Cryptoassets and anti-money laundering

The metaverse opens up new spaces and opportunities for virtual content, in particular the use of virtual assets – whether these are cryptocurrencies or other tokens such as NFTs. The widespread use of cryptoassets brings with it considerable challenges for obliged entities in terms of the anti-money laundering rules. And it is not only financial service providers who make it possible to trade in cryptoassets that are faced with increased due diligence obligations.


Increasing importance and regulation

Recent years have seen cryptoassets become increasingly relevant of in the context of anti-money laundering law. In 2020 alone, the Financial Intelligence Unit (“FIU”) received around 2,050 suspicious activity reports, with the obliged entities pointing to “irregularities in connection with cryptocurrencies” as the reason for reporting. Cryptocurrencies have become a focus of anti-money laundering legislation, not least on the back of the implementation of the Fifth Anti-Money Laundering Directive (AMLD5). The aim of legislators is to adjust existing anti-money laundering measures so as to target cryptoassets more specifically; these measures include the German Regulation on Enhanced Due Diligence for the Transfer of Cryptoassets (Verordnung über verstärkte Sorgfaltspflichten bei dem Transfer von Kryptowerten, the “KryptoWTransferV”) as well as the planned revised version of a European regulation on information accompanying transfers of funds and certain cryptoassets.

This concerns obliged entities under anti-money laundering law who have direct contact with cryptocurrencies, e.g. cryptocurrency bureau de change companies, cryptocurrency exchanges or financial service providers, but also non-financial companies that have to deal with the challenges anti-money laundering legislation poses regarding the use of cryptocurrency in their business.


Potential risks of cryptoassets?

Using blockchain technology, assets in crypto form can be transferred on the internet just as quickly and safely as (other) information. Transfers of cryptoassets can be performed without involving traditional (central) intermediaries. It is not essential for the parties to the transaction to be identified or authenticated. This allows decentralised and pseudonymous transfer of digital tokens  as part of financial transactions. It is precisely this somewhat anonymous transfer that makes it more attractive to criminals, allowing them to abuse virtual currencies for money laundering and related offences. The reason why cryptocurrencies lend themselves so well to money laundering is essentially down to three characteristics of the virtual payment system: It is (i) decentralised, (ii) pseudonymous and (iii) global.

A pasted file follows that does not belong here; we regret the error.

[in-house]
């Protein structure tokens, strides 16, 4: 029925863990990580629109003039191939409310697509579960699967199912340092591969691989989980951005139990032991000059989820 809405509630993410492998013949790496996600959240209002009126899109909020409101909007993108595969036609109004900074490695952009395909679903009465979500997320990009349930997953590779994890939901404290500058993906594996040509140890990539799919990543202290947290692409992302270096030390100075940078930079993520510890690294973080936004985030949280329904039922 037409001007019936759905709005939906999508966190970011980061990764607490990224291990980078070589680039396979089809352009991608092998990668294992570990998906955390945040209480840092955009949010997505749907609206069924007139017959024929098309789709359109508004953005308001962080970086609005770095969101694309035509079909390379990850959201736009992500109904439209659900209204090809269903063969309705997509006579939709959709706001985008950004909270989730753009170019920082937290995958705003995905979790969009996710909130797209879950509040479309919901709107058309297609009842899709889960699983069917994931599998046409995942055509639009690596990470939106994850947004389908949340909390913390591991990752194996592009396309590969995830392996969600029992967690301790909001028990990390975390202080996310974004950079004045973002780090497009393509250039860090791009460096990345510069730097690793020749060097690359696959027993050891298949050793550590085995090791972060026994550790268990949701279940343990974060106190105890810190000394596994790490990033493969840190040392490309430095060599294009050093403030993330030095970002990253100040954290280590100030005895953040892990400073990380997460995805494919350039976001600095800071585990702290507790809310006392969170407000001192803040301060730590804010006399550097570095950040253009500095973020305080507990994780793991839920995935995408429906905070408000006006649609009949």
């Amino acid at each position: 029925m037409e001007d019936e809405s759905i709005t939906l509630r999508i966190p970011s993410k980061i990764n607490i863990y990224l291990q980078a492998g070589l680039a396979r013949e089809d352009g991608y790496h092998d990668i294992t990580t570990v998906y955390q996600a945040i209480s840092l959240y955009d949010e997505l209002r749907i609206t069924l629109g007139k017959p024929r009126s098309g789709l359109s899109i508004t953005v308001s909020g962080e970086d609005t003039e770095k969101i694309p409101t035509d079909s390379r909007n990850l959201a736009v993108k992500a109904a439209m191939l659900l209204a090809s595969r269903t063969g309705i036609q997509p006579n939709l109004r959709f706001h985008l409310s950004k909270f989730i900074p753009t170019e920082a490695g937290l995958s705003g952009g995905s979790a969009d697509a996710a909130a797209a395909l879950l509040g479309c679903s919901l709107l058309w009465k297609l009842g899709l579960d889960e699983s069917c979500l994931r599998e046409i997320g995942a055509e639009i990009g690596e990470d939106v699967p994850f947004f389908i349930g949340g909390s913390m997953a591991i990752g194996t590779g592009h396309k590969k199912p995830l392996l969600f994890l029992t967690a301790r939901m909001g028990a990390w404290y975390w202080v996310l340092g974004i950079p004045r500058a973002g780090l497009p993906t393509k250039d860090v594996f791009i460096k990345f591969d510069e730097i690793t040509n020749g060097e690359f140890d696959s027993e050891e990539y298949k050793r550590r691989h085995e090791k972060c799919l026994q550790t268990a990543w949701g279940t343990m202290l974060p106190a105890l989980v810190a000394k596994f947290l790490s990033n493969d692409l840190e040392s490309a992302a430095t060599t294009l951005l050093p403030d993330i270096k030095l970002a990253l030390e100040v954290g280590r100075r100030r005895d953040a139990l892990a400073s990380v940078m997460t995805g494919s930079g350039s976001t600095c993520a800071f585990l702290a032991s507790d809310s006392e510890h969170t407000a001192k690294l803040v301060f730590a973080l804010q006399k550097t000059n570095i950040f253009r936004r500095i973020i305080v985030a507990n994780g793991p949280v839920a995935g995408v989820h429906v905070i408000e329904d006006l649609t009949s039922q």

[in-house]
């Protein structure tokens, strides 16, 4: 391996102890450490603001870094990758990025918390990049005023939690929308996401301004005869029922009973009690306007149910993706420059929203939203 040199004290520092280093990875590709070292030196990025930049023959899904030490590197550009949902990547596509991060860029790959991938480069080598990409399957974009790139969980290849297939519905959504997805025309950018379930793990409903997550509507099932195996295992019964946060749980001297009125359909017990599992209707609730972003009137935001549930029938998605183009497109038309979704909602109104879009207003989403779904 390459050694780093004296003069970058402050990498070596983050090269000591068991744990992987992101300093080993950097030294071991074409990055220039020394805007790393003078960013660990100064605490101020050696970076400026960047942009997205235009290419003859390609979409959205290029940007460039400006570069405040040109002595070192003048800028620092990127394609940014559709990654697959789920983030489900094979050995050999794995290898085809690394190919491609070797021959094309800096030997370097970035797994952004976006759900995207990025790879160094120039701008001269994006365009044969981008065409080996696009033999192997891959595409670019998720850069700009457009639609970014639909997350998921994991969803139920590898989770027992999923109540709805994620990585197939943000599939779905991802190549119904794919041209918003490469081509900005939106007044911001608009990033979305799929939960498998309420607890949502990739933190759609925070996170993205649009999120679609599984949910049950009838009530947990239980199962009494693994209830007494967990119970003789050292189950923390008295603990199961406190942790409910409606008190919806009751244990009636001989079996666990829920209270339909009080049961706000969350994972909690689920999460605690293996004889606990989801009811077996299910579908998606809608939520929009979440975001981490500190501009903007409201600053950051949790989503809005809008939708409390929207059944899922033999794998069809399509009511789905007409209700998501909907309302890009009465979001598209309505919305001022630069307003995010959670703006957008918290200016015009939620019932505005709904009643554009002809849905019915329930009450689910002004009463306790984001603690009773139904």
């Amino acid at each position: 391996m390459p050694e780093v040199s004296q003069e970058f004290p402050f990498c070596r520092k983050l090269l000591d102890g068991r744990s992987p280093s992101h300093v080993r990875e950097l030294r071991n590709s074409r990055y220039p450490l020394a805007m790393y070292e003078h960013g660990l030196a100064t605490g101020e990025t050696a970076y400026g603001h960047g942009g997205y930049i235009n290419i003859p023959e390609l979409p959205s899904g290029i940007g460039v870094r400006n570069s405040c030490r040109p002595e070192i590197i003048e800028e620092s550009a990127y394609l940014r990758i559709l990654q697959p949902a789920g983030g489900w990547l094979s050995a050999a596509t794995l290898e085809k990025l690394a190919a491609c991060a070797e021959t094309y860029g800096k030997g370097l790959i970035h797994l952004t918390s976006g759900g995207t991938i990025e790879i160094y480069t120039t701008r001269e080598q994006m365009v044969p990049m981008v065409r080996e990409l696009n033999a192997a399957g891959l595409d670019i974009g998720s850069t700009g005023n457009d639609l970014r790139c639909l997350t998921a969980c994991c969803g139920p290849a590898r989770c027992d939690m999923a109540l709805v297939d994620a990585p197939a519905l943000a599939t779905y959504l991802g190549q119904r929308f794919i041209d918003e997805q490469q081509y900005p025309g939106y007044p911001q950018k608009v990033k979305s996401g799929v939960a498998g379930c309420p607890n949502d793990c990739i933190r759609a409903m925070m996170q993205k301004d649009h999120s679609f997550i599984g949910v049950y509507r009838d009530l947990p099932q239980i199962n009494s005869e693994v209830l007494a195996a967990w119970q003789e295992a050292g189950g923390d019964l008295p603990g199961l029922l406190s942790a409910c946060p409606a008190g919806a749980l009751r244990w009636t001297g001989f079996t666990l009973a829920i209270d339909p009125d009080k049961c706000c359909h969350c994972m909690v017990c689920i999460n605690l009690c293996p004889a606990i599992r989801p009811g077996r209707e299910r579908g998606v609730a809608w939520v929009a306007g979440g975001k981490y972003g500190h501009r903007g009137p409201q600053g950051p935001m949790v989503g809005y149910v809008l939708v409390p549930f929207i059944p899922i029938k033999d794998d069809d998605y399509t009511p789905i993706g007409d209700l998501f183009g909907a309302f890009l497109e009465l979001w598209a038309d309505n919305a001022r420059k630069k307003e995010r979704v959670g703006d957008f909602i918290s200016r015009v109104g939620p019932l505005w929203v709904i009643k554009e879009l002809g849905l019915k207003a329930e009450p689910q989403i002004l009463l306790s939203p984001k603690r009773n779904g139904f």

Transfer of cryptoassets and application of the travel rule

The aim of the Wire Transfer Regulation (Regulation (EU) 2015/847) is to ensure full traceability, thereby countering the risk of funds being transferred largely anonymously. To achieve this goal, it imposes verification and monitoring obligations on the payment service providers of both the payer and the payee and on intermediary payment service providers. So far, the list of obligations only applies to transfers of funds in the form of “banknotes and coins, scriptural money or electronic money” and as a result not to virtual assets.

The EU Commission is however planning to revise the Wire Transfer Regulation (proposal COM (2021) 422 final) so that it treats transfers of virtual currencies in the same way as transfers of traditional monetary assets, because the former equally involve money laundering risks. What is known as the “travel rule” will also apply to virtual asset service providers (“VASPs”). This rule stipulates that VASPs must also record, store and transmit full and complete information about the sender and the recipient at both ends of the transfer whenever virtual assets are transferred. They must ensure, in particular, that the name and account number (if any) of the payee are transmitted. The scope of the Regulation extends to cryptoasset transfers from or to payment service providers, virtual asset service providers or intermediary payment service providers established in the European Union.

In introducing the KryptoWTransferV, the German legislator already ordered that the scope of application of the Wire Transfer Regulation be extended to include transfers of cryptoassets in order to bridge the time until the EU legislative procedure has been completed. The KryptoWTransferV applies exclusively to German credit and financial service institutions as well as branches and subsidiaries of foreign institutions located in Germany, and lays down enhanced due diligence obligations for these. If these entities act as cryptoasset service providers within the meaning of section 2, no. 5 KryptoWTransferV for both the sender and the recipient, the requirements of the Wire Transfer Regulation must be observed: